I think this is going to be a silly question. I'm happy with the following fact:

If $\alpha : X \to Y$ is a non-constant morphism of irreducible curves, then $\alpha$ induces an embedding of field $k(Y) \hookrightarrow k(X)$ such that $[ k(X) : k(Y) ] = \mathrm{deg}(\alpha)$ is finite.

I have the following question:

Let $\phi = (1:f) : \mathbb P^1 \to \mathbb P^1 $ be a morphism given by a non-constant polynomial $f \in k[t] \subset k(\mathbb P^1)$. Prove that $\mathrm{deg}(\phi) = \mathrm{deg}\ f$.

I can't see why this is true. $\phi$ is a non-constant morphism of smooth irreducible curves, right? Why isn't $\mathrm{deg}(\phi) = 1$? (both domain and codomain have the same function field...)


  • 1
    $\begingroup$ The function field $k(X)$ can have many subfields isomorphic to it, e.g, $k(X^2)$ or $k(X^n)$ for any $n \geq 2$. In fact, for any nonconstant rational function $f \in k(X)$, the subfield $k(f)$ of $k(X)$ has codimension $\max(\deg a, \deg b)$, where $f(X) = a(X)/b(X)$ as a ratio of polynomials in reduced form. $\endgroup$
    – KCd
    May 6, 2012 at 17:50
  • $\begingroup$ I'll try to write out something later, but in terms of just fields I think the point is that we can properly embed something like $k(x)$ in itself as, say, $k(x^2)$. $\endgroup$ May 6, 2012 at 17:50

1 Answer 1


It is absolutely true that the domain and codomain have abstractly isomorphic function fields, but the map $\phi$ provides a way of embedding the one function field as a subfield of the other. Let us take a simple example, where $f(t) = t^2$. In this case, the function fields of the domain and codomain are both abstractly isomorphic to $k(x)$, but the embedding of function fields induced by $f$ is $k(t^2)\subset k(t)$. For general polynomial $f$, the embedding of functions fields will be $k(f(t))\subset k(t)$. You should be able to derive what you want from this.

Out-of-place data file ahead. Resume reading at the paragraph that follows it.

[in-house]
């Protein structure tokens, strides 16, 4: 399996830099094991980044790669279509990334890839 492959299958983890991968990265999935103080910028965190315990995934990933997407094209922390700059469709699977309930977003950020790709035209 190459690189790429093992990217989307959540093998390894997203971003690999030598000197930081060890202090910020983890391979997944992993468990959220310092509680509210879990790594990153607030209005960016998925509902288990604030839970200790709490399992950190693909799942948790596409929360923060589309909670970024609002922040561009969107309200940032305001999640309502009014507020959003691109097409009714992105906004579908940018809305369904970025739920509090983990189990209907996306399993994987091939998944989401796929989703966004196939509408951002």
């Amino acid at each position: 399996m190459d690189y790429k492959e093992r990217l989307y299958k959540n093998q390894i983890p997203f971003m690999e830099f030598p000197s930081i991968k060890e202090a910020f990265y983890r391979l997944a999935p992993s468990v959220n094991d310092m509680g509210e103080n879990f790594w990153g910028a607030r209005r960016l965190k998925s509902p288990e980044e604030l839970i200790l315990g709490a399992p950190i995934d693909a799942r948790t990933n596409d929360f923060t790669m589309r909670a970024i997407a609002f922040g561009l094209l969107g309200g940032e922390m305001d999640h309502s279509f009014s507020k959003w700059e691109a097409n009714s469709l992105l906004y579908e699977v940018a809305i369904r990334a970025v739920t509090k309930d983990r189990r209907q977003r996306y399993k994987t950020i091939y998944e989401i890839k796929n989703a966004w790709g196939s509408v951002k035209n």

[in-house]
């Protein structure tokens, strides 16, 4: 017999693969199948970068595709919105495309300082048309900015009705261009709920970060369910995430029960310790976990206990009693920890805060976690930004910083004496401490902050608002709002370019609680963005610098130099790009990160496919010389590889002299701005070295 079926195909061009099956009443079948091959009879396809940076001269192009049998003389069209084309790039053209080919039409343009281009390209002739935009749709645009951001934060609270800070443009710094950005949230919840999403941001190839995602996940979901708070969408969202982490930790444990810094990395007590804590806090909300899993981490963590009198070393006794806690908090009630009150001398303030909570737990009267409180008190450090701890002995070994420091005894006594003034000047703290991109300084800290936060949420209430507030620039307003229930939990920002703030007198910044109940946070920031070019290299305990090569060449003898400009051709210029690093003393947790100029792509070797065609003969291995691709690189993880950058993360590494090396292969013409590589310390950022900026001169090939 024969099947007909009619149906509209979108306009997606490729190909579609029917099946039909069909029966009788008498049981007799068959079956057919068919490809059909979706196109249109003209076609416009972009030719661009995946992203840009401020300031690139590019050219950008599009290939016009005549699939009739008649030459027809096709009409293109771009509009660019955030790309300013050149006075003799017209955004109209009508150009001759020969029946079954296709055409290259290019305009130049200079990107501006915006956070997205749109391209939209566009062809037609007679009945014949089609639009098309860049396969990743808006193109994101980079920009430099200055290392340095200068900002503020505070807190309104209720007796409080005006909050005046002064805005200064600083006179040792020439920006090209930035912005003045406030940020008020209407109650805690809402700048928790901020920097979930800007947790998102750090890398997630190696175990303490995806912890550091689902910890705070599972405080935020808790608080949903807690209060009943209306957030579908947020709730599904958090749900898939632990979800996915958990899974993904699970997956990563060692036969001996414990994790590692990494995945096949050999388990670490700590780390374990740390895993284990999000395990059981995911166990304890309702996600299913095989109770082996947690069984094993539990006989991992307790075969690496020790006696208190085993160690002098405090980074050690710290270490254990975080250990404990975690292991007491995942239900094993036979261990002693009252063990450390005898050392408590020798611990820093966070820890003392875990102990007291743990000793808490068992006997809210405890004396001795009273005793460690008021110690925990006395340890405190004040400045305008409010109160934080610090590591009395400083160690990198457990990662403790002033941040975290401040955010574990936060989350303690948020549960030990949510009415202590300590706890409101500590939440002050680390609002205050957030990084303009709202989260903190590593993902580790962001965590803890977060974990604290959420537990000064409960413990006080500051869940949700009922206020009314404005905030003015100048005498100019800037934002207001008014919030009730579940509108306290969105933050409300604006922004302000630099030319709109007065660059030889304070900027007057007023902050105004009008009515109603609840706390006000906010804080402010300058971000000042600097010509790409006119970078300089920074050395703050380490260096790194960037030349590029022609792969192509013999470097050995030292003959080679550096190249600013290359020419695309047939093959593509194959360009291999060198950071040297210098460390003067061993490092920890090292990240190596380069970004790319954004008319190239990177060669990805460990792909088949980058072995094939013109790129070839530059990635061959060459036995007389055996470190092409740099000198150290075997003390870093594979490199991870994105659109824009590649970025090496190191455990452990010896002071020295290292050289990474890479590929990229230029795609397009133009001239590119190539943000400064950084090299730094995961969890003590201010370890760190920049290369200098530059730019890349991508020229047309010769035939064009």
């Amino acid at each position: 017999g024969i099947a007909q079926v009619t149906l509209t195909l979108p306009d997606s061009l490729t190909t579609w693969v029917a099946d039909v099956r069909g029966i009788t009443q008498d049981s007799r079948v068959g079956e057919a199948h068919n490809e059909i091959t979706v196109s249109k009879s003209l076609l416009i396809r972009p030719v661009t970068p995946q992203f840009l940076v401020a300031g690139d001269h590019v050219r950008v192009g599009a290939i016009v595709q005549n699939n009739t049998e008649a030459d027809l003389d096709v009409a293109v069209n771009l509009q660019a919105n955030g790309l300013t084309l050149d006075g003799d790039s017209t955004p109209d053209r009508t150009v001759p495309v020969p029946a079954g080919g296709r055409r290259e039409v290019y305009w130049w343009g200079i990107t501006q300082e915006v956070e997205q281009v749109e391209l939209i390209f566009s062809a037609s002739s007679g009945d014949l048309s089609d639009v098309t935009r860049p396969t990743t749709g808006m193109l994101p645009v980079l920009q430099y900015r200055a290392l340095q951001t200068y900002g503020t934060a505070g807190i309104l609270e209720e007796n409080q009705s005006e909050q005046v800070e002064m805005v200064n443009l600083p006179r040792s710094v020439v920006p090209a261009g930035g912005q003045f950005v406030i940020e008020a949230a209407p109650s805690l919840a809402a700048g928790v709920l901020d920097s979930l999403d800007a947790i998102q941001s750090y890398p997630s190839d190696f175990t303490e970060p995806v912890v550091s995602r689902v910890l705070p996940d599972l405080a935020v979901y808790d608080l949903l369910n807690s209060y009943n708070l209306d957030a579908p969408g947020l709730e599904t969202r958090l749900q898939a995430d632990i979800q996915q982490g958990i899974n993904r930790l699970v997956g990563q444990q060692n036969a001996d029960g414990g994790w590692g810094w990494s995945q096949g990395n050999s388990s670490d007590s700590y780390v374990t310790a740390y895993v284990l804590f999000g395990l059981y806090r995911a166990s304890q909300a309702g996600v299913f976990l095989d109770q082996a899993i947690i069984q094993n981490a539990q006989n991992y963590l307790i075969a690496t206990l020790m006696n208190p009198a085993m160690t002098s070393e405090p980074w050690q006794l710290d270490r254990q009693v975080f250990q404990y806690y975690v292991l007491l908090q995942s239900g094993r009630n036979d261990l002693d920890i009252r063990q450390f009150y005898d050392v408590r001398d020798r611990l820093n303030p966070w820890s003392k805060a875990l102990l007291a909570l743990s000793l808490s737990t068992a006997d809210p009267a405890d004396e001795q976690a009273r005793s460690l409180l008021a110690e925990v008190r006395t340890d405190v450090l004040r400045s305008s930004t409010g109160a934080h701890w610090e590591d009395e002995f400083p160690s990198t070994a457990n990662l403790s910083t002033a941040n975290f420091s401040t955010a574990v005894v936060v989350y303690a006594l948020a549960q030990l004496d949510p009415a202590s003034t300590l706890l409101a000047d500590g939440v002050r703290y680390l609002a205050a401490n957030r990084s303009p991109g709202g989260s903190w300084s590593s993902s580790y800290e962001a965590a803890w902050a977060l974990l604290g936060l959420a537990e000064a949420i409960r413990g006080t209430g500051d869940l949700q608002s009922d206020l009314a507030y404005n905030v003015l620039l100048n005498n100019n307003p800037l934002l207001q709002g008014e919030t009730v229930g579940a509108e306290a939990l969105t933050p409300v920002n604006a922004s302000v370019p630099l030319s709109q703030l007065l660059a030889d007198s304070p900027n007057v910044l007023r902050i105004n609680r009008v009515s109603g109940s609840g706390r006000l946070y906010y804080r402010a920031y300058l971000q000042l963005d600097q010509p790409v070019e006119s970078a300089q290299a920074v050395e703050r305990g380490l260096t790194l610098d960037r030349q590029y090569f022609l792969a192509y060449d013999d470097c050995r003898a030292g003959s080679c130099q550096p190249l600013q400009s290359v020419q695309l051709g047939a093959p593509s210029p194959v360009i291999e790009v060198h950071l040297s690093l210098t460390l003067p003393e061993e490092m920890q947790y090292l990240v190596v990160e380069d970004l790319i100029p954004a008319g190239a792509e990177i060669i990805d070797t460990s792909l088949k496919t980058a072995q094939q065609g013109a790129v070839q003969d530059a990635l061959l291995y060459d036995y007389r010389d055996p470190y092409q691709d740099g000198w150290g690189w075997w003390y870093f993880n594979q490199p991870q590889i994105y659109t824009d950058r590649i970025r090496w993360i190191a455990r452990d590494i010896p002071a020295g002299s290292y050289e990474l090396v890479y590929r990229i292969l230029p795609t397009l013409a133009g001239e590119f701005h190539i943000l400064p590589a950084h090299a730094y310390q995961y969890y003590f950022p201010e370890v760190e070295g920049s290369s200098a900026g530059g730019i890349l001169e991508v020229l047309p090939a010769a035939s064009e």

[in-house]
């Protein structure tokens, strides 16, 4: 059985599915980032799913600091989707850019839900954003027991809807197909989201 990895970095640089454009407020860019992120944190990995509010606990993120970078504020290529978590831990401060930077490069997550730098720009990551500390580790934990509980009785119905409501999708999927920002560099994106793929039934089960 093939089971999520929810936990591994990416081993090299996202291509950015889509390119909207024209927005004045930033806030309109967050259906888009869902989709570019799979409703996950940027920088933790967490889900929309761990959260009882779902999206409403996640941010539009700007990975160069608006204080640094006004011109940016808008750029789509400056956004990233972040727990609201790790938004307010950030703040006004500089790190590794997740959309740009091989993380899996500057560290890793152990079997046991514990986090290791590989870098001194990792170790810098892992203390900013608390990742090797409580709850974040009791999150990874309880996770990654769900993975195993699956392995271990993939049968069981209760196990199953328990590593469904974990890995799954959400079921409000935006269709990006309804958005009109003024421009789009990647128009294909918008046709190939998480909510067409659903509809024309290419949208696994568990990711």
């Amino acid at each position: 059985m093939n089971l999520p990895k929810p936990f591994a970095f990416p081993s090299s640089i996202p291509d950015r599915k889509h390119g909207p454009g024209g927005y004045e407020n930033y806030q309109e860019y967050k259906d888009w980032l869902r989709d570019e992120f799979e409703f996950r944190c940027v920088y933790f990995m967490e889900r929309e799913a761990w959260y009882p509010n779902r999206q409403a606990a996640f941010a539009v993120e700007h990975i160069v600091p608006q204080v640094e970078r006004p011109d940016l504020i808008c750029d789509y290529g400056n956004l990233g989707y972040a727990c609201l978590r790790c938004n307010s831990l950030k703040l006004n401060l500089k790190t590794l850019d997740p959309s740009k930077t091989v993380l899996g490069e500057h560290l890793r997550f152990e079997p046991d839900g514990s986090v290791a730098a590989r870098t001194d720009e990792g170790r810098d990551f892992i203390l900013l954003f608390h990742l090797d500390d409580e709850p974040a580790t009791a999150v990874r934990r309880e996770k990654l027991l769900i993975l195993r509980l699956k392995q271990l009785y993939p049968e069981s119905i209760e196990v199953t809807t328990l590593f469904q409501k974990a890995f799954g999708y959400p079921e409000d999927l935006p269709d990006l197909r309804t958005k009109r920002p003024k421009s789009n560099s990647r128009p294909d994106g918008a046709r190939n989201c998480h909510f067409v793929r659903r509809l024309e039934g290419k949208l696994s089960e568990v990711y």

• $\begingroup$ I can't quite see why the embedding is $k(f(t)) \subset k(t)$. Why is this true? $\endgroup$
    – Jonathan
    May 6, 2012 at 18:00
  • $\begingroup$ This boils down to the definition of the embedding. Generally, in the situation $\phi\colon X\to Y$, the embedding $k(Y)\to k(X)$ is given by taking a function $a\in k(Y)$ and pulling it back to $a\circ \phi\in k(X)$. To keep things very explicit, let us say that $k(y)$ is the function field of the codomain and $k(x)$ is the function field of the domain. The embedding $k(y)\to k(x)$ is obtained by sending $y\mapsto y\circ \varphi$. In the case $f(t) = t^2$, one computes $y\circ \varphi = x^2$. Thus the image of the embedding $k(y)\to k(x)$ is $k(x^2)$. $\endgroup$
    – froggie
    May 6, 2012 at 18:23
  • $\begingroup$ Ok, thanks. What happens if $f$ is instead a rational function? $\endgroup$
    – Jonathan
    May 6, 2012 at 21:57
  • $\begingroup$ It should still be the same that the embedding of fields is $k(f(t))\subset k(t)$. I guess the degree of this extension is less clear, but I think it should be the degree of $f$, which is defined as follows: if $f(t) = P(t)/Q(t)$ with $P$ and $Q$ polynomials with no common root, then $\deg f = \max\{\deg P, \deg Q\}$. $\endgroup$
    – froggie
    May 6, 2012 at 22:26

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